It was only a couple of weeks ago that I wrote about another Bitcoin scam involving Elon Musk. In the original version of the Elon Musk Twitter scam about which I reported to you earlier this year a Twitter thread started by the real Elon Musk using his Twitter handle of @elonmusk is responded to by someone using the handle of @ElonMsk, which also carries a photo of Elon Musk. Someone looking at it quickly may not recognize that it is not the Twitter handle of Elon Musk and is missing the letter “u.” The Tweet states, “I’m donating 20 Bitcoin to everyone who sends .02 BTC to the address below. First 40 transactions with 0.02 BTC sent to the address below will each receive 0.5 BTC to the address the 0.02 BTC came from.” People who fell for this scam sent in a few Bitcoins in an attempt to receive more in return. Although Twitter is shutting down these scammers when they become aware of the scams, it takes little time for the scammers to start the scam again using the name of another celebrity. In the more recent version of this scam cybercriminals hacked into accounts already verified by Twitter and changed the name and picture to make it appear as if the account was that of Elon Musk. They then used these accounts that appear legitimate to perpetrate the same Bitcoin scam. In addition, the scammers even a promoted the phony tweets by using Twitter’s ad services to enable them to have their tweets inserted into the timelines of Twitter users. While Twitter is attempting to identify these phony accounts and shut them down, they continue to be a problem.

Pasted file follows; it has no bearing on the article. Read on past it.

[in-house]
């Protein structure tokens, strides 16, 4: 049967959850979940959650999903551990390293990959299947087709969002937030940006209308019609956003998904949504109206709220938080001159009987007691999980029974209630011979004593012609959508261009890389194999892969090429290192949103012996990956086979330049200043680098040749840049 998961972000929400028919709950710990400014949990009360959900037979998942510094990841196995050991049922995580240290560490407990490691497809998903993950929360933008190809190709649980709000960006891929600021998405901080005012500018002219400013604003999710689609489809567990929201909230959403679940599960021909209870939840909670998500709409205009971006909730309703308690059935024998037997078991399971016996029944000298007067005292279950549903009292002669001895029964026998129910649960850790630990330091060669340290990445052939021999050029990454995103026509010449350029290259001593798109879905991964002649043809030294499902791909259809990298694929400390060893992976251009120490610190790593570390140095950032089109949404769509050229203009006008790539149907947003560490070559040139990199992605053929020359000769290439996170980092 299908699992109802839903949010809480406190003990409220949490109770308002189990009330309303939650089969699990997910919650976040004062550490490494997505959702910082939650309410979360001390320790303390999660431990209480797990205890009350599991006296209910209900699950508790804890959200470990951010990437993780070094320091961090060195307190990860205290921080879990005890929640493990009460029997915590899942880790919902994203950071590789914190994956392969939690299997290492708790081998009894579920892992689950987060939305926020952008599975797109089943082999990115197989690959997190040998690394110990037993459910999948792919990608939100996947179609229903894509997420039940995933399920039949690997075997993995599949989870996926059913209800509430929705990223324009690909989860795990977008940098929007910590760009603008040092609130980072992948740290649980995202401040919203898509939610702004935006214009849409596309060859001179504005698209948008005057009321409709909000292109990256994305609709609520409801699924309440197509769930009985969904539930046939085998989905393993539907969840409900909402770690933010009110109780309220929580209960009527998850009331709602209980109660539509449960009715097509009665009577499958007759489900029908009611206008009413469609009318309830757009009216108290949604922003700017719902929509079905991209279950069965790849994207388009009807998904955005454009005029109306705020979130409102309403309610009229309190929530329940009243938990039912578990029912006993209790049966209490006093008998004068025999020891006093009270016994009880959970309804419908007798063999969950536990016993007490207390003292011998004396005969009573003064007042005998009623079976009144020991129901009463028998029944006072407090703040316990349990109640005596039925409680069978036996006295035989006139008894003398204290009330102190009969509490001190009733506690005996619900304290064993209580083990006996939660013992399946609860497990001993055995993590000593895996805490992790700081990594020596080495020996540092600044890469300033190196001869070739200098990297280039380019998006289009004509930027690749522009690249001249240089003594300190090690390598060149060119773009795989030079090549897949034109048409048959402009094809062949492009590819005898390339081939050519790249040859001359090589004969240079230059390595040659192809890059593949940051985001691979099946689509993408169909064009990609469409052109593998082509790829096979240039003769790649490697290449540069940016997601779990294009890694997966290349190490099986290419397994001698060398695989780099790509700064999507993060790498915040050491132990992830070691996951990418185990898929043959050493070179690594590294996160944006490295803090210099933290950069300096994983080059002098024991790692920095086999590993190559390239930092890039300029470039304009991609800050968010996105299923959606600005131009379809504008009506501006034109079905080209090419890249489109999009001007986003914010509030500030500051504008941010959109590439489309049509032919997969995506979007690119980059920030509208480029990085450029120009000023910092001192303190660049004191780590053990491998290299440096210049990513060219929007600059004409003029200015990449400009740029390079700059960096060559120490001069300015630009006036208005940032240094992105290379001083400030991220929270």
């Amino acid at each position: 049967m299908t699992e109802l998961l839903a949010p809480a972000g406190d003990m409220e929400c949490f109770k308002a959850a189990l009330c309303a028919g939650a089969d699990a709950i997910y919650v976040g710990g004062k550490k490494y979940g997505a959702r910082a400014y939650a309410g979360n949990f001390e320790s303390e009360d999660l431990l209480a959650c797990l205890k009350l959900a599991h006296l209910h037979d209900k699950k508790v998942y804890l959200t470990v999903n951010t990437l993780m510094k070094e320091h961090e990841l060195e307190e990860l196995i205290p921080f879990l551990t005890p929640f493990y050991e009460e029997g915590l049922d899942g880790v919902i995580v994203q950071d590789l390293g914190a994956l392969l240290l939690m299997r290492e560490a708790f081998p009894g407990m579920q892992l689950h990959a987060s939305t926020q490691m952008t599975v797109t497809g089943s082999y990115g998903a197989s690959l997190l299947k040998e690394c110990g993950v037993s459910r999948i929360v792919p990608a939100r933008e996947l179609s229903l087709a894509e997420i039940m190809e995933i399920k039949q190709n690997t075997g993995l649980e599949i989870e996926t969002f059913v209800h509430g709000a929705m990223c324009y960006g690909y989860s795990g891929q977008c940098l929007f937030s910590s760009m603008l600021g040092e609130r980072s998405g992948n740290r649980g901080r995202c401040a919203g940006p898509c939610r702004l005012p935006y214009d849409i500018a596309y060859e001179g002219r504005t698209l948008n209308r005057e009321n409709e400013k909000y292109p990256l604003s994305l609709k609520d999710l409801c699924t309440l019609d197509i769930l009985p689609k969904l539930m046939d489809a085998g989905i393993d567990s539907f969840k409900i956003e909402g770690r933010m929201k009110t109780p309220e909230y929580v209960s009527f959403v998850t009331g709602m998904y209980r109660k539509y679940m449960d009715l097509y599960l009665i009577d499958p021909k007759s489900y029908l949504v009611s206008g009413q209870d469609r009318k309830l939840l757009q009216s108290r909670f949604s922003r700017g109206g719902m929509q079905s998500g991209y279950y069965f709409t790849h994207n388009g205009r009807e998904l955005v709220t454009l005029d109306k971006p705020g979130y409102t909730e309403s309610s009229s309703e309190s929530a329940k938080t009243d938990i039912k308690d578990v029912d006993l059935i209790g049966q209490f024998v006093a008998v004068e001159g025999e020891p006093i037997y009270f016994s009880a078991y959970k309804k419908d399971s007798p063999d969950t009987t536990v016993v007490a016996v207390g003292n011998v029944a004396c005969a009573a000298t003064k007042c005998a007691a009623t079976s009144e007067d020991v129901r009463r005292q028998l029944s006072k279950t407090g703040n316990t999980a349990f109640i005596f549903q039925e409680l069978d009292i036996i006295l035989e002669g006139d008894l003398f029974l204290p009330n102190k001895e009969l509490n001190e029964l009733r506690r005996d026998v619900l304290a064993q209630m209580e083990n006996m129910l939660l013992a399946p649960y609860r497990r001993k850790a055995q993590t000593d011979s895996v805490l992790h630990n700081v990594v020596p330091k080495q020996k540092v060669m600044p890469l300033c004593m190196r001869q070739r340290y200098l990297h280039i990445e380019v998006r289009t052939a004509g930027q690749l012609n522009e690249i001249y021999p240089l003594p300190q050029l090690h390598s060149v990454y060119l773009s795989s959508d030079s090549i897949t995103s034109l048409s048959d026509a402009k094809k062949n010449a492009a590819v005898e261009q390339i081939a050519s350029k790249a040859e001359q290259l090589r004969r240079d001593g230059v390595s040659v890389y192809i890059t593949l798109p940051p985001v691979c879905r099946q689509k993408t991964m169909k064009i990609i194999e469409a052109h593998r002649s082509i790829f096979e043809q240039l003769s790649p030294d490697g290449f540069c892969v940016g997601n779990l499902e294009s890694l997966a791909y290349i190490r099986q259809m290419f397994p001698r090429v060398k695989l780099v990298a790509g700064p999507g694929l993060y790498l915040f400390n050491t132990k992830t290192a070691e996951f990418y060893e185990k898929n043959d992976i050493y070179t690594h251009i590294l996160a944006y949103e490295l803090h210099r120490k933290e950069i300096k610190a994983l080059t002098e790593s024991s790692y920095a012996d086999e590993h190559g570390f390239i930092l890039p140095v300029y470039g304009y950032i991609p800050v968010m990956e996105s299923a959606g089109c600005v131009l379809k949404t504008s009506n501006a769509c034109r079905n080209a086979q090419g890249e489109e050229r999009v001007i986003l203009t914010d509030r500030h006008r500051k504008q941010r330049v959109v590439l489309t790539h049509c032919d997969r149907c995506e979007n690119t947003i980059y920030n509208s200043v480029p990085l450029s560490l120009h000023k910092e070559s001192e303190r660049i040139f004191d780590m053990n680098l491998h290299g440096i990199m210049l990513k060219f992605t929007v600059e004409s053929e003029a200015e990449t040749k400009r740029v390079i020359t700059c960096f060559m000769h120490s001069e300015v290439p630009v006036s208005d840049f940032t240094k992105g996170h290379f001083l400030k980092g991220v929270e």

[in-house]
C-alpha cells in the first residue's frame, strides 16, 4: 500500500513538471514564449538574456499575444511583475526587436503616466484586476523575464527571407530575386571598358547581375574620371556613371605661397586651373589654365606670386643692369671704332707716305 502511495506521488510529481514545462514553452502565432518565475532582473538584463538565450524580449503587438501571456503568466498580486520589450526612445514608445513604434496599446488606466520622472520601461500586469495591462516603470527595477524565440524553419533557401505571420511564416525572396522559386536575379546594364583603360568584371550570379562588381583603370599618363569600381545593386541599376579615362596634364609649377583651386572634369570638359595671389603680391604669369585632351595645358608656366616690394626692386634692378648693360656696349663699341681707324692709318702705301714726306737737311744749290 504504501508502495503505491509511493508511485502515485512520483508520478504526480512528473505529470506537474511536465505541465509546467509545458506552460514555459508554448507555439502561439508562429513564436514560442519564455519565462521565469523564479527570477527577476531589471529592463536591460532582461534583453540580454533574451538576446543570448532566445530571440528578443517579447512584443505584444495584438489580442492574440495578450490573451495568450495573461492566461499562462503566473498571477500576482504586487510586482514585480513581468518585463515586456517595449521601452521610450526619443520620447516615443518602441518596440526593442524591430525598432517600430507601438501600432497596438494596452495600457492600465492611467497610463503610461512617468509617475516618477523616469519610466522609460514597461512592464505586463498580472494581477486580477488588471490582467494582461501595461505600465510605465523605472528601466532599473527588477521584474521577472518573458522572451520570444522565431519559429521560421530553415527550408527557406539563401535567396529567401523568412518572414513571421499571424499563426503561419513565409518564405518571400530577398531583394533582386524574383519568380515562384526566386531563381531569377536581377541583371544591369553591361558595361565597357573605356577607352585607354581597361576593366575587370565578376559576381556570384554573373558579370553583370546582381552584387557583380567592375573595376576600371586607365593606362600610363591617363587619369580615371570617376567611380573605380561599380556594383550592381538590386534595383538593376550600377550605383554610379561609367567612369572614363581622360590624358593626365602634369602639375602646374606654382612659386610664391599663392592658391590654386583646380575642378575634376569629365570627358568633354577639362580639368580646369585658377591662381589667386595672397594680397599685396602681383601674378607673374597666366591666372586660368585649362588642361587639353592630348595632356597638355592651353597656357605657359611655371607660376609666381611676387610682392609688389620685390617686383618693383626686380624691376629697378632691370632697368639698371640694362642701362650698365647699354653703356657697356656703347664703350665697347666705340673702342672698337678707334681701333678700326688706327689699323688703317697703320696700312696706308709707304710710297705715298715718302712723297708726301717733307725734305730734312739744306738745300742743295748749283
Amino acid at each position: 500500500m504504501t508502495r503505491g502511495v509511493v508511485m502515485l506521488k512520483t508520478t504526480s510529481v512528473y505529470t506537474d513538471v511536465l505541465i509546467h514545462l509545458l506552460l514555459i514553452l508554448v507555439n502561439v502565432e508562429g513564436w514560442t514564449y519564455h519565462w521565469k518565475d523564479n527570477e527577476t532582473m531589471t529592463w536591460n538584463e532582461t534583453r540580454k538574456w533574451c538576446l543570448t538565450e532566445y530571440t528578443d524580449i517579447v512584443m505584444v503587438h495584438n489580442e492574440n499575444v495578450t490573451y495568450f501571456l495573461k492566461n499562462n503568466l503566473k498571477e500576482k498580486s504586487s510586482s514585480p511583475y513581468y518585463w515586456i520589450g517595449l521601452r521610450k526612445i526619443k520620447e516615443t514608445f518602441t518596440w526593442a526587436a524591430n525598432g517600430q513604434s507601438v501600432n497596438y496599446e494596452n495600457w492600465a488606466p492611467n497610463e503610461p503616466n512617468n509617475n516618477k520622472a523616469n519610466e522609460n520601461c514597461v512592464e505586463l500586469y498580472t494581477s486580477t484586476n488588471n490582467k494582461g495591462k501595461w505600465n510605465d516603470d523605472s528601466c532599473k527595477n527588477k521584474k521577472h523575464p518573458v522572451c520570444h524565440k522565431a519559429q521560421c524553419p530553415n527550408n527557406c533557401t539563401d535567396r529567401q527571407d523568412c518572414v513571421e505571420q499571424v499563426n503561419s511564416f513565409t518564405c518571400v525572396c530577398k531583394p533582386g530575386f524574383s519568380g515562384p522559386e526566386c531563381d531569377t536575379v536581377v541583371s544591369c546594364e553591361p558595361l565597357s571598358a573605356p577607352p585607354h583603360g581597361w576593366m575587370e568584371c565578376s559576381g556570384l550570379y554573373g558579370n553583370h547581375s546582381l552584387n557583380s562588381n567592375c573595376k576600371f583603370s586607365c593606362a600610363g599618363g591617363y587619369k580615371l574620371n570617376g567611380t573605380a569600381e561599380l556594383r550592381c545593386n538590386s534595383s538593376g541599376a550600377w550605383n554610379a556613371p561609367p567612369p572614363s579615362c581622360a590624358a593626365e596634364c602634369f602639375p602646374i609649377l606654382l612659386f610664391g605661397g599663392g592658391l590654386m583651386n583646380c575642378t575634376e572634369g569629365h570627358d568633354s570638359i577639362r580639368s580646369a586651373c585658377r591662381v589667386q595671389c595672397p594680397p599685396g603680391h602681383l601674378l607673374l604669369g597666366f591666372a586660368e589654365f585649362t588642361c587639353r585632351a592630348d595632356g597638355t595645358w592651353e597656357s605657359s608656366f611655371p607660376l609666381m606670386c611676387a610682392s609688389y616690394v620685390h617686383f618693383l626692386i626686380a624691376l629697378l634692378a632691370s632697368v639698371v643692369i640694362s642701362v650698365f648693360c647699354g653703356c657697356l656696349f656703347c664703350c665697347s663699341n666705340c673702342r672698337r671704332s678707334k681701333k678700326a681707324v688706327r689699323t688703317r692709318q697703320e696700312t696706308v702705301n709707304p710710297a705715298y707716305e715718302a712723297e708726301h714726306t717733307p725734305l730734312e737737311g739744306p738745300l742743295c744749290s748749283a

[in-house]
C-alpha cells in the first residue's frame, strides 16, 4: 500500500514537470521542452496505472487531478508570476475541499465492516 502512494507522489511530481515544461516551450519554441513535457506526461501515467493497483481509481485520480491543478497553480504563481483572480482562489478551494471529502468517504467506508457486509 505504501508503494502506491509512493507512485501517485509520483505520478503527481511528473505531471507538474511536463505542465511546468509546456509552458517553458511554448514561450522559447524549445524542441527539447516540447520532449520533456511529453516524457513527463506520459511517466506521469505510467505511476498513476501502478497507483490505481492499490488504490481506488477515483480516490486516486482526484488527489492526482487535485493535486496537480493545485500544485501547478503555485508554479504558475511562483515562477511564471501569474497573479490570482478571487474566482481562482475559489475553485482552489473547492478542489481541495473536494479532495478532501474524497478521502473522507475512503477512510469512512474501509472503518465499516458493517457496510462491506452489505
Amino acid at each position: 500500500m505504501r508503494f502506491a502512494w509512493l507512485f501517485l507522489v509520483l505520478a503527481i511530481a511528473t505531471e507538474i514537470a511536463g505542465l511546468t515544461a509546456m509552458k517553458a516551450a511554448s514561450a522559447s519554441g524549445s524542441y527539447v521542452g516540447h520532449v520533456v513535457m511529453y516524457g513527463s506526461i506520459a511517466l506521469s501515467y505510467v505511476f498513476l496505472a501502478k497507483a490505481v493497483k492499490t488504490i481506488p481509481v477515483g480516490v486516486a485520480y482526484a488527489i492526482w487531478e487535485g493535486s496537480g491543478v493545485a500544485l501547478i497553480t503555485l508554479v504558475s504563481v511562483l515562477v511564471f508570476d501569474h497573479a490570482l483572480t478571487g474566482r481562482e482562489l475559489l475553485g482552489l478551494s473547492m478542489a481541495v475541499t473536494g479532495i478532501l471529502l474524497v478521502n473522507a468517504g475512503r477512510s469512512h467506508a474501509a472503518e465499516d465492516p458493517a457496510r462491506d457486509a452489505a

Now in the latest version of the scam which takes advantage of the public’s fascination with Bitcoin, Scammers hacked and took control of the Twitter accounts of Target and Google’s G Suite to send out tweets offering free Bitcoins in promotions that appear to be sponsored by Target and Google’s G Suite. The tweet which actually comes from the real Target Twitter account tells you that the company is giving away free Bitcoins to celebrate Target’s recent acceptance of Bitcoins for payment. Of course there is a catch and you have to send in some Bitcoin in order to get the “free Bitcoins” which never come.


If it looks too good to be true, it usually is. These scams are really just another incarnation of the Nigerian email scam. No one and no company is giving away a lot of Bitcoins in return for paying them a few Bitcoins. Trust me, you can’t trust anyone. Even if the offer, as in this case, comes from the legitimate Twitter account of Target or any other legitimate company, you should merely assume that they have been hacked.

Whenever you see one of these free giveaways appear in social media be a little skeptical and don’t provide any personal information. Certainly don’t give away any credit card information and don’t click on unverified links.

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